Certify your Business as Veteran-Owned

Open for business

by Levi Newman on June 22, 2010

One of the most important parts of running your own business is attracting new clients. And what’s one of the easiest ways to do this? Marketing.

A great tool many are unaware of is how beneficial it can be to certify your business as veteran-owned and compete for government contracting.

Competition for obtaining government contracts is tough, however, but you’re in luck if you have served in the United States military. Even if you’re not interested in government contracting, you can register your business as Veteran-owned and start welcoming more clients and money.

According to The Veterans Entrepreneurship and Small Business Development Act of 1999, this is because by being in the military, especially if you’re a service-related disabled veteran, you might be eligible to receive “3 percent of prime federal government contracts and subcontracts.”

There are some reasons that make getting certified seem difficult, but if you speak with the right people and follow the right steps, you will be fine. One of the reasons is that there is no government or third-party office, aside from the VA, that will issue the certification. Do keep in mind, though, that even if you are not interested in doing business with the federal government, “70 percent of Americans would prefer to do business with a veteran-owned business than one that is not veteran-owned.” Meaning: if you want more business and clients, registering as veteran-owned might be the perfect marketing strategy for you and your business.

Steps to get your business certified as Veteran-owned:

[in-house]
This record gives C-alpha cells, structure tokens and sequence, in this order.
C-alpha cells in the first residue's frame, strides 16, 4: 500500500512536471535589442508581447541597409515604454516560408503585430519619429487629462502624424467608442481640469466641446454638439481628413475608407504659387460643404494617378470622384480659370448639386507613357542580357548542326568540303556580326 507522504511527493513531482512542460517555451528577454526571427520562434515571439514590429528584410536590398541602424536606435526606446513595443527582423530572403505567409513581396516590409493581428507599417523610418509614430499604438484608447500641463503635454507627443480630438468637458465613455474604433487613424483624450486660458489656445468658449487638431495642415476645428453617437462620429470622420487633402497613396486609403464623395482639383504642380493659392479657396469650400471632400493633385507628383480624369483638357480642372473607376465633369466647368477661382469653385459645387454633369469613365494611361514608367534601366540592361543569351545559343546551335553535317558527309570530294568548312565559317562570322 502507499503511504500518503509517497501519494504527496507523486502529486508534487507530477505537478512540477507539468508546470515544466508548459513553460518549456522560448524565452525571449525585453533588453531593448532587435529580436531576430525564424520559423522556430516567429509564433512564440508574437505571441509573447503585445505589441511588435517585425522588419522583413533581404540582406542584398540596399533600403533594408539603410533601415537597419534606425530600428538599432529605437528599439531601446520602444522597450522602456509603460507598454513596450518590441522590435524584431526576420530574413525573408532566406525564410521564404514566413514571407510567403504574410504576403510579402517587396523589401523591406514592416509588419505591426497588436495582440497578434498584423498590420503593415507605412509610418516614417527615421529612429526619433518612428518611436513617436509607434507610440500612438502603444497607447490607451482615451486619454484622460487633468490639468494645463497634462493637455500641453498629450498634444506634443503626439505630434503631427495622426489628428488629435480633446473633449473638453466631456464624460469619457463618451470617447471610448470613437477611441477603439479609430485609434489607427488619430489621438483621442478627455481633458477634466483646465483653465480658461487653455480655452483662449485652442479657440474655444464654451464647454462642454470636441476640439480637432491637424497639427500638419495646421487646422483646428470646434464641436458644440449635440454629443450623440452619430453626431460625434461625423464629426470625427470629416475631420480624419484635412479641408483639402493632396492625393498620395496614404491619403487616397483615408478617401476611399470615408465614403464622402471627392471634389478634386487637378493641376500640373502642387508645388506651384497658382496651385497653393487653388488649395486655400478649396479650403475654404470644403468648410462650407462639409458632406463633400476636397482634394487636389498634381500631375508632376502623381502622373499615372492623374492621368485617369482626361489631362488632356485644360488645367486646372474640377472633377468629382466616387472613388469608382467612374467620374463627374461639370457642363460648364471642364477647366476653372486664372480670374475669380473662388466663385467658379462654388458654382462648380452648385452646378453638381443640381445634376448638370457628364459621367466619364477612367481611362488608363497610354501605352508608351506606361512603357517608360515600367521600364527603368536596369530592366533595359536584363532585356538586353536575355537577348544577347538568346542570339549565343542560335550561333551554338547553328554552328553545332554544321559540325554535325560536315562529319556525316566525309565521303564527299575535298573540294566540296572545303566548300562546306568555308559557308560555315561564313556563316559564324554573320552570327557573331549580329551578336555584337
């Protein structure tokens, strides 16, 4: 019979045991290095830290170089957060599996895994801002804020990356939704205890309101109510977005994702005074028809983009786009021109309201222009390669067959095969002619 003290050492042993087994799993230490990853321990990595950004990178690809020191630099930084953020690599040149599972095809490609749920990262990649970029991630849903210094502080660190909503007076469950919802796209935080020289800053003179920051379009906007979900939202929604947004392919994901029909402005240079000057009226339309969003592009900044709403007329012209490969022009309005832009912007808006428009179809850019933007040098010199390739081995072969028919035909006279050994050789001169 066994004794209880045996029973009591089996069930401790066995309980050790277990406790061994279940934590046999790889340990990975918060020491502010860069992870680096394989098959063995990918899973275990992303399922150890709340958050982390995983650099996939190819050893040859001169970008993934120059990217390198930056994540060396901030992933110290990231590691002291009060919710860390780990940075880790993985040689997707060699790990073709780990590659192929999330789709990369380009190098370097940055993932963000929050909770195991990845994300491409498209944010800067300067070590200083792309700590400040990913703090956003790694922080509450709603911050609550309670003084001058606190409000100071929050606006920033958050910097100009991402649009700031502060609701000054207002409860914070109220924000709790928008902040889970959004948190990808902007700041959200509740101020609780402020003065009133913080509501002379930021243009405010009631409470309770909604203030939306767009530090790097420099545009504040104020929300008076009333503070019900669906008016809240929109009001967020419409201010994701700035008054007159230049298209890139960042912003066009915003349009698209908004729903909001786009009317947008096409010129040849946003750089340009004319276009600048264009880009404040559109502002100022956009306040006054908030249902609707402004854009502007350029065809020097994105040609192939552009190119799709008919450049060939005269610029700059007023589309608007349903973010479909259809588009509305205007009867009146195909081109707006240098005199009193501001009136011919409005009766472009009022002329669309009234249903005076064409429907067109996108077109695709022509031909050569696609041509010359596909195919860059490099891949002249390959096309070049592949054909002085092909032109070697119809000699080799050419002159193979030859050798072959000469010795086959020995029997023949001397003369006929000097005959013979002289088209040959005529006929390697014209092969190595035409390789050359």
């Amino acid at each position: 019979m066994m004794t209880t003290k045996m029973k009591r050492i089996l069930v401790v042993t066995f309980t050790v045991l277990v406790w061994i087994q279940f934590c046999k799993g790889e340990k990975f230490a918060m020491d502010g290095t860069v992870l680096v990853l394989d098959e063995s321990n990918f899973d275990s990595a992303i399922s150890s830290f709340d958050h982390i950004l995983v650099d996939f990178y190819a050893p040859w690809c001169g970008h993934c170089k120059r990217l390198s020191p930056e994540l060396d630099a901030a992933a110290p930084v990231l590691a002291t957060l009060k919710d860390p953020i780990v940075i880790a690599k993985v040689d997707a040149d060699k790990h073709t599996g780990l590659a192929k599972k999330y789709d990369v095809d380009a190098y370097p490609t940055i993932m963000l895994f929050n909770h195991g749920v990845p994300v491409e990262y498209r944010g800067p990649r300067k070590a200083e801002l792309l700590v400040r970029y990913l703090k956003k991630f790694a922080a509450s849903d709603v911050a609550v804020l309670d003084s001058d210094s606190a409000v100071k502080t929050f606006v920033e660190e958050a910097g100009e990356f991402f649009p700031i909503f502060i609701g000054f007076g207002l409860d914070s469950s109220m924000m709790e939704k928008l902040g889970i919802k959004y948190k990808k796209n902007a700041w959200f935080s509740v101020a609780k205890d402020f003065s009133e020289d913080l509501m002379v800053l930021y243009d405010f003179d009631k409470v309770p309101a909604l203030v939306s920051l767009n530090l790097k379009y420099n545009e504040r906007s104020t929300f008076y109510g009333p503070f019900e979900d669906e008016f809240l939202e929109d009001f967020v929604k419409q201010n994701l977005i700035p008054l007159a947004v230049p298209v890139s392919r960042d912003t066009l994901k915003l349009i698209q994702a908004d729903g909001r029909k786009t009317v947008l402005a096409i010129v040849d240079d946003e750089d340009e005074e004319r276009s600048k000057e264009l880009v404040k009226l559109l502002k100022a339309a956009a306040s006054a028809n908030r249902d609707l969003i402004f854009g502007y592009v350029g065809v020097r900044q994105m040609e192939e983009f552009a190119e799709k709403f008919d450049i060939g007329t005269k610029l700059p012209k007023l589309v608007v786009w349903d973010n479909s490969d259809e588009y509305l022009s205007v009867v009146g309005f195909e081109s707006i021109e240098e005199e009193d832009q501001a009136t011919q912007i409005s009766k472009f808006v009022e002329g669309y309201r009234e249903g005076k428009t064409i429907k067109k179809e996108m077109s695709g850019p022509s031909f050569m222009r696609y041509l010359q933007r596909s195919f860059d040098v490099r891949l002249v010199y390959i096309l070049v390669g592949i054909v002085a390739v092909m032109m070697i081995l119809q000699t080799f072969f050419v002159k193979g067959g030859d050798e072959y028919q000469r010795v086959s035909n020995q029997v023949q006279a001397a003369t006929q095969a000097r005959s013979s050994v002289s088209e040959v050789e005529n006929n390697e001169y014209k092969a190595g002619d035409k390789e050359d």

1)      Your ownership in the company must be at least 51 percent.

2)      You must be present at the company, meaning you oversee management and the everyday operations.

3)      You must present your Department of Defense Form 214 (DD 214) to prove that you are of veteran status.

4)      For service-disability certification, you must present a letter from the VA verifying that you are service-disabled.

There is no minimum rating required to register, which means your business is eligible for the same benefits even if your service-disability rating is lower than someone else’s.

Do keep in mind that even if you truly are not interested in competing for government contracts, you do not have to register your business through the VA. There are corporations in the U.S. that have their own certification process for veteran-owned businesses, which means that your business will still be recognized through them and among their suppliers.

Whether you register your business through the VA or through a larger corporation, it is beneficial to you and your company to ultimately be recognized as veteran-owned. This is yet another way for the citizens of this country to give back to you for your service and dedication.

Photo thanks to sansharma under creative common license on Flickr.

{ 1 comment… read it below or add one }

college scholarships July 22, 2010 at 10:37 am

Valuable info. Lucky me I found your site by accident, I bookmarked it.

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